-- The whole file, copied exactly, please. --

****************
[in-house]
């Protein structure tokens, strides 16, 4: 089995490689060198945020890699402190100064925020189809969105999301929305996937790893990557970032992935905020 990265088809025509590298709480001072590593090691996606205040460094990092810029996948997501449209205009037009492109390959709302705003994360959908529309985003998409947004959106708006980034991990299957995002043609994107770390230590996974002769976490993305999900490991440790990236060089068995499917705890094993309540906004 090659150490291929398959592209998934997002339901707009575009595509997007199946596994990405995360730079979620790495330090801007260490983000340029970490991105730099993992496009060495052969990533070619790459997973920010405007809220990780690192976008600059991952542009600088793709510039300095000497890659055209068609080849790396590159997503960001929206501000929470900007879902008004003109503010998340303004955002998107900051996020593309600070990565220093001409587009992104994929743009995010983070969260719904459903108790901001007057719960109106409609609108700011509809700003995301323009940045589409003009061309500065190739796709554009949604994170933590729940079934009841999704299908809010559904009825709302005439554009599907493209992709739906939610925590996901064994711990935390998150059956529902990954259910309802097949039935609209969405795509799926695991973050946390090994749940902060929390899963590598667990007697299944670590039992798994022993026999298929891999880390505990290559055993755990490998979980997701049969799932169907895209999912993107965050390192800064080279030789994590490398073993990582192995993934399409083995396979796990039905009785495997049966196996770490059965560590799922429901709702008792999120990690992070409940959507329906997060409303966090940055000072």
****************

[in-house]
């Protein structure tokens, strides 16, 4: 089995490689060198945020890699402190100064925020189809969105999301929305996937790893990557970032992935905020 990265088809025509590298709480001072590593090691996606205040460094990092810029996948997501449209205009037009492109390959709302705003994360959908529309985003998409947004959106708006980034991990299957995002043609994107770390230590996974002769976490993305999900490991440790990236060089068995499917705890094993309540906004 090659150490291929398959592209998934997002339901707009575009595509997007199946596994990405995360730079979620790495330090801007260490983000340029970490991105730099993992496009060495052969990533070619790459997973920010405007809220990780690192976008600059991952542009600088793709510039300095000497890659055209068609080849790396590159997503960001929206501000929470900007879902008004003109503010998340303004955002998107900051996020593309600070990565220093001409587009992104994929743009995010983070969260719904459903108790901001007057719960109106409609609108700011509809700003995301323009940045589409003009061309500065190739796709554009949604994170933590729940079934009841999704299908809010559904009825709302005439554009599907493209992709739906939610925590996901064994711990935390998150059956529902990954259910309802097949039935609209969405795509799926695991973050946390090994749940902060929390899963590598667990007697299944670590039992798994022993026999298929891999880390505990290559055993755990490998979980997701049969799932169907895209999912993107965050390192800064080279030789994590490398073993990582192995993934399409083995396979796990039905009785495997049966196996770490059965560590799922429901709702008792999120990690992070409940959507329906997060409303966090940055000072």